It does, you know. You just have to get it hot enough.

Saturday, March 15, 2008

Review: _Why Things Don’t Work_, Papanek and Hennessey

Every now and then, I find a book that I wish I had discovered much earlier in my life. _Why Things Don’t Work_ is such a book, but I think it’s just as useful to read now as when it was published in 1977.

Papanek and Hennessey’s primary focus is on both needless consumption and poorly designed things that people really don’t need. However, instead of a long rant against conspicuous consumption and designed-in obsolescence, they point out flaws in products and systems then suggest alternatives. Starting with the home bath and ending with community-level resources (like fire engines), many things we take for granted or assume cannot be improved upon are looked at with a critical eye. Their line of questioning includes things like, “how can this be improved?”, “why don’t we do this the way people in another country do?” to “do you really need this thing in the first place?”

These questions are ones that I think anyone interested in design or sustainability should be learning to ask about everything they encounter. An interesting proposal in response to over-consumption is shared ownership of resources and objects that one only occasionally uses. We do this for all sorts of things, from fire engines to library books, but why do we stop with institutions created in the past century?

For example, why don’t we share lawnmowers?

I own two — a reel mower that I normally use and a gas mower given to us by a relative. Both of my neighbors also own gas mowers, and I think it’s a reasonable assumption that any of my neighbors who don’t hire a gardener probably own a gas mower. When I use my mower, it’s rarely for more than 20-30 minutes every other week or so; the same is true for all the mowers my neighbors own.

So why do we all have to own our own mower, each requiring a fair amount of regular maintenance even though we only use each for a few hours a week? What if we each put a few bucks a week into the “mower fund” and were able to check a mower out from a local storage shed? (Similar arguments are made for shared deep freezers in apartment buildings and other shared appliances.)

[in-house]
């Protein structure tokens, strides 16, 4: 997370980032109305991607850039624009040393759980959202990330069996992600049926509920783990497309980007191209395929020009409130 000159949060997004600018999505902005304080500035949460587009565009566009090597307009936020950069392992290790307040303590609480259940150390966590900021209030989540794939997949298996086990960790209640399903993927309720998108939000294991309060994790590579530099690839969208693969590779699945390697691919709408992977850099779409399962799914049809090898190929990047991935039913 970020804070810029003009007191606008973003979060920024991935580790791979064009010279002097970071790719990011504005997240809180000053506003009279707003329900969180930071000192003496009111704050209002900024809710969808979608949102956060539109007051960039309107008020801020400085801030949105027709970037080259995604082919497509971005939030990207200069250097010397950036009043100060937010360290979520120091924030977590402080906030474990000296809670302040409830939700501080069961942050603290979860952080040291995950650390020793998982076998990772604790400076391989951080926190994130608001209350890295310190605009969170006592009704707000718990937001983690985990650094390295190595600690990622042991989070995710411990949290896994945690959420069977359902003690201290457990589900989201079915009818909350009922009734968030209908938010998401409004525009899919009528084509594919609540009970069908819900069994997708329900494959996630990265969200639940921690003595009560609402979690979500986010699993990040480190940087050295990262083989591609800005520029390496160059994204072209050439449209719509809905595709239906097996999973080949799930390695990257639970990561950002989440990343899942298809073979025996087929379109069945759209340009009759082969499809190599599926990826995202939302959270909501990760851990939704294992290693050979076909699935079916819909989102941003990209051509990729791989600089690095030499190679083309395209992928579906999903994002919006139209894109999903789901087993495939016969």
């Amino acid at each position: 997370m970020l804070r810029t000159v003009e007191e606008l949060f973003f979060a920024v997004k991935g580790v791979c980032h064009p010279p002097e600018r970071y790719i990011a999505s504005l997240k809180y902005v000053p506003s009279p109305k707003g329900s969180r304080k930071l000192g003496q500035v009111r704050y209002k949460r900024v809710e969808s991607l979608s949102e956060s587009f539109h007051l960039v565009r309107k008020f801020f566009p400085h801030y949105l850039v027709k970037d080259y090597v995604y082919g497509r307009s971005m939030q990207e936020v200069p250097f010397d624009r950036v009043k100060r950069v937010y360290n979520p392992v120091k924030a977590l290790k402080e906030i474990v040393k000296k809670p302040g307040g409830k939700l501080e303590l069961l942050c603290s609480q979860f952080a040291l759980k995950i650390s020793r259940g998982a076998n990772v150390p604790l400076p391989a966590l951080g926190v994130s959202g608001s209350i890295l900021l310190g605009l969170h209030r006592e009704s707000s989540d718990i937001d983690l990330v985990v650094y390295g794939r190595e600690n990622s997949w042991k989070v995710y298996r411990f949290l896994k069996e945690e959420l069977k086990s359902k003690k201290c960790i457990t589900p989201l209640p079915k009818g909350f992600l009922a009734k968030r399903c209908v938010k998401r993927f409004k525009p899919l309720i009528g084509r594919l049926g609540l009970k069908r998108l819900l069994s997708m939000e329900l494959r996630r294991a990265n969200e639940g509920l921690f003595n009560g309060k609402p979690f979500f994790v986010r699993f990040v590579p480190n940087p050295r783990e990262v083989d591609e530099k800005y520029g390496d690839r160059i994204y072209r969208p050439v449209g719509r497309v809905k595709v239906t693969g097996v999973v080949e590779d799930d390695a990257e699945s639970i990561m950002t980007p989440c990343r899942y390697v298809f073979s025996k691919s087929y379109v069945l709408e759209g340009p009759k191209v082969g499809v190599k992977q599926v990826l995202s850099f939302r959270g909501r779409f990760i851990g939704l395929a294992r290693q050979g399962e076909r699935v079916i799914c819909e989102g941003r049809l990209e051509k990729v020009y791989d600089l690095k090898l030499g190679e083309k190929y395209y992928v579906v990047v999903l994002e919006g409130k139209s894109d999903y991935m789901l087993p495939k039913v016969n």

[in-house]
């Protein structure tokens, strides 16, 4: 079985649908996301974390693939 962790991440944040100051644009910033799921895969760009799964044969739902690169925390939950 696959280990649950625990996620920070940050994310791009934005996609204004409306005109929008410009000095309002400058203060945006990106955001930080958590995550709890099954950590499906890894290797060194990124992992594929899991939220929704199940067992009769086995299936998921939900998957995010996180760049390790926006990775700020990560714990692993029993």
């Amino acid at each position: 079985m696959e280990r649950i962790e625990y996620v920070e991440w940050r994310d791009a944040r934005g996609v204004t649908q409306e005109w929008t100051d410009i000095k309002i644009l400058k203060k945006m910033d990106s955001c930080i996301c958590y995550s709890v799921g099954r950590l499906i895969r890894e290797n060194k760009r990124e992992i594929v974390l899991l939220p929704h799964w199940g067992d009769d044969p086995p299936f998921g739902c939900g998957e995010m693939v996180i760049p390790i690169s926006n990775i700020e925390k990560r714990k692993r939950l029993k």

And if we are all going to own so many mowers, do we all need gas mowers? I’ve mowed my yard with both the reel mower and the gas mower, and the reel mower tends to be faster, quieter, and easier to store. Factor in down-time for refueling, tweaking the spark plug, and the cost of gas/oil, and the reel mower starts to make a lot more sense, at least for smaller lawns. I’m pretty certain that my reel mower will also last much longer than the gas mower, and it cost about half what a new gas mower would cost.

Taking their argument a step further, why do we have grass lawns that require so much maintenance to begin with? Just because they were popular with the Victorians doesn’t mean we need to waste water growing plants just to keep them closely cropped. On a personal level, we’ve started redesigning our own front yard so that we will no longer need to mow or water it other than occasional spot watering during a drought. It just doesn’t make sense for us to water and maintain 500 square feet of grass simply because it’s green.

It’s this sort of process and thinking that makes the book of value. While many of the specific suggestions they make are irrelevant today (such as rethinking typewriters), the processes Papanek and Hennessey use to critically look at the world around us and improve things for the better.

Cite (if you’re interested in my generating BiBTeX refs in future reviews, please speak up):
Hennessey, James and Papanek, Victor. Why Things Don’t Work, Pantheon Books, 1977, 0-394-70228-X

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posted by jet at 15:16  

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